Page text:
Building Outdoor Shelters for Survival: What You Need To Know

According to the rules of three, exposure to the elements can kill faster than anything else, other than lack of oxygen of course. This means that maintaining core body temperature, specifically by building a shelter, is rather important. 

outdoor shelters

There are a whole bunch of different ways to make a survival shelter. A-frame, lean-to, teepee, just to name a few. When you take into account the different materials that can be used as well you will start to see that there are various building options. 

I should start by saying that if you are looking for an article on detailed shelter construction, this probably isn’t the article for you.

Instead, in this article I intend on discussing topics associated with shelters rather than the actual construction of them. I wanted to be in with answering a question that inevitably pops up in these types of topics.

The Best Shelter For Survival

Over the years I have seen and heard this question a lot, “What is the best shelter to build?” I do have an answer to this question, but it is in the form of another question in order to get people thinking. And that question is “What is the primary function of a shelter?”

In my opinion, the primary purpose of a shelter is to protect from the elements with the secondary purpose being protection from wildlife.

With that in mind here is my answer to the original question. The best shelter is the one that you know how to build at that time, with what is available, and that will offer protection from the environment you are in. Is that as clear as mud? Okay, here is an extreme example to better illustrate what I am talking about.

I hear people talk about lean-tos a lot so let’s use that for this example. This may be a perfectly acceptable shelter to build in an environment with decent weather and minimal predators or critters to be concerned with. It is quick and easy to build and will provide a bit of shade in hot conditions.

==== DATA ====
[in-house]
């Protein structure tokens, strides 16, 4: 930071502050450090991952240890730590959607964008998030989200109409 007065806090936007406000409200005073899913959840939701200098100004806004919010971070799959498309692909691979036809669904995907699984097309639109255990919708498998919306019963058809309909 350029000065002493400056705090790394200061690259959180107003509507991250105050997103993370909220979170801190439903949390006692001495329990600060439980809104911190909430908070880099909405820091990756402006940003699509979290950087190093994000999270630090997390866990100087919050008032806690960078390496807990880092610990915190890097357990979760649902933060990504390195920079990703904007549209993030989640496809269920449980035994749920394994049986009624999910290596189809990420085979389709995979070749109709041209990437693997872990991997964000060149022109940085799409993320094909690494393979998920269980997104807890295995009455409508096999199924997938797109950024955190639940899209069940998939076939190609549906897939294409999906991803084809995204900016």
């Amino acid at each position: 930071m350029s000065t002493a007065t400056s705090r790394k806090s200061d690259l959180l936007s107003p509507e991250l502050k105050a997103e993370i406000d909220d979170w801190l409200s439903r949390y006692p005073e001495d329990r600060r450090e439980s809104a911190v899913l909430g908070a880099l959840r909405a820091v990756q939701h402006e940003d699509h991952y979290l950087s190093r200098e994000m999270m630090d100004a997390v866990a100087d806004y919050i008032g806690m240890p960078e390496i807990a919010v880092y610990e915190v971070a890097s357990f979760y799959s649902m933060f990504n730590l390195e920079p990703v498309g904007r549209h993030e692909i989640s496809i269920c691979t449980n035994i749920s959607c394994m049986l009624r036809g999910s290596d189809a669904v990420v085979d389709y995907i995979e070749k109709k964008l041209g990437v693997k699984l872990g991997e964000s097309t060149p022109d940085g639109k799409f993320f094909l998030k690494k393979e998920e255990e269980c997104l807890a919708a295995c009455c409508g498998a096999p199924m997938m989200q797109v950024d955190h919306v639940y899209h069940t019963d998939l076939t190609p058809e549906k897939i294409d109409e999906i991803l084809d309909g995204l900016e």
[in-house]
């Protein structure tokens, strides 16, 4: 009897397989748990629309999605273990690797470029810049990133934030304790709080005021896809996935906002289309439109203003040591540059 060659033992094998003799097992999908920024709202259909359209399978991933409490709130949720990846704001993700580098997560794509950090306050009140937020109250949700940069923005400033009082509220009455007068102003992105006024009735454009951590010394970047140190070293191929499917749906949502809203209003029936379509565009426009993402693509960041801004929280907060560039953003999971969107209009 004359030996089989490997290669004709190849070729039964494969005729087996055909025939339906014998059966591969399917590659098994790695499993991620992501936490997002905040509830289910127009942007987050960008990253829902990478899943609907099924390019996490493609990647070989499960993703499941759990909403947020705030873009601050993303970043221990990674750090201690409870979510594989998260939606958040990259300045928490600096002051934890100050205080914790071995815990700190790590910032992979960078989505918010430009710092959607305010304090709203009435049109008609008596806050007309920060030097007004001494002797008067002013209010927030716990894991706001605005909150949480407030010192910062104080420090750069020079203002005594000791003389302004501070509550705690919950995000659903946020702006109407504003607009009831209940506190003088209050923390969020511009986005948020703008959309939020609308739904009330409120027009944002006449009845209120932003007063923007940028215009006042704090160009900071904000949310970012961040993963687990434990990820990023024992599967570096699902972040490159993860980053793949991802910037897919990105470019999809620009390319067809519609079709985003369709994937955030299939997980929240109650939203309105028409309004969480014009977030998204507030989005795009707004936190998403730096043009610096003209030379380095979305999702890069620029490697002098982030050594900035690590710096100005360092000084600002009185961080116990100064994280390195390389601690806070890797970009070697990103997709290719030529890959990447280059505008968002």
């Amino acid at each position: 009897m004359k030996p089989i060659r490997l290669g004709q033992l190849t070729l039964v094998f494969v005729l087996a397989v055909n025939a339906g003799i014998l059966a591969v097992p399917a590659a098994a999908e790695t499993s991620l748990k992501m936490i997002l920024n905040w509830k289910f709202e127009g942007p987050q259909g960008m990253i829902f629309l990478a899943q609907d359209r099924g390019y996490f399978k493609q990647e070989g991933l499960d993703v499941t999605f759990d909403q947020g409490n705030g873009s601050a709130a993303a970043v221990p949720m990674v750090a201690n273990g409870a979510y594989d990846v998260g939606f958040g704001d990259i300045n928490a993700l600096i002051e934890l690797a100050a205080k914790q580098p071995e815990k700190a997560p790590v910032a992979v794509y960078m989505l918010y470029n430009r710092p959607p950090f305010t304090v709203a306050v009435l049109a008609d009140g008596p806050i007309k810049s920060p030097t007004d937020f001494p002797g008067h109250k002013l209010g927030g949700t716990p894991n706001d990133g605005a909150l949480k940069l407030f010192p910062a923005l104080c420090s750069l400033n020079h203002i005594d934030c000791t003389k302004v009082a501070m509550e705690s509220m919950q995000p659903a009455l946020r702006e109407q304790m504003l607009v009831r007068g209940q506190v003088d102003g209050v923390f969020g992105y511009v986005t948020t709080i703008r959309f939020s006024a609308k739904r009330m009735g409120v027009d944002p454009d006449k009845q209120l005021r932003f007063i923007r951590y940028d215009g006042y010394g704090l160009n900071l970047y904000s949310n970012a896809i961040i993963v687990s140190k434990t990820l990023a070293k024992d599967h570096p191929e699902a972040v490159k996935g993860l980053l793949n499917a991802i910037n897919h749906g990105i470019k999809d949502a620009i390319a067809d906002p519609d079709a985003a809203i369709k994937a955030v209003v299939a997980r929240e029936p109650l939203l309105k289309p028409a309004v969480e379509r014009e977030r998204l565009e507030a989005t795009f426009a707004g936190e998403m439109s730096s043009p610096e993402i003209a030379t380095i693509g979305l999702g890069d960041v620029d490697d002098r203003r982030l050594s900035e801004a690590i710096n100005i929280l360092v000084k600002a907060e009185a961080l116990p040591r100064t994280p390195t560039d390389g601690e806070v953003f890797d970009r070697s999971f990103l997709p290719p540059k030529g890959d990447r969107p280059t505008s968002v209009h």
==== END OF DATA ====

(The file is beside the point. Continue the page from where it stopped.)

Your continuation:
But in a cold, windy environment a lean-to is probably not going to be the best option because it is does not retain heat well. Maybe I am wrong but for me, there is not just one best shelter, there are many. It all depends on the environment you are in.

It is best to be skilled in the construction of many different types of shelters as well as using different types of materials. This way you can be as prepared as possible for applying the right type of shelter to the conditions you are in.

Make sure to read our guide on bug out bag shelters you can create quickly.


Before Building

While knowing how to build certain types of shelters is important, there a few things that you should keep in mind before ever building an outdoor shelter that is just as important. 

Give Yourself Enough Time 

Because you want to get out of a survival situation, it can be easy to succumb to the desire of wanting to power through the day. But when you are traveling, it is important to stop early enough in the day to give yourself enough time to find an appropriate campsite and for building a shelter. Depending on the environment and your abilities you may want to give yourself several hours for this task.

Picking a Location

Choosing a campsite is not as easy as simply throwing your bag down in a spot and calling it home for the night. It is important to survey the area for hazards. Such as: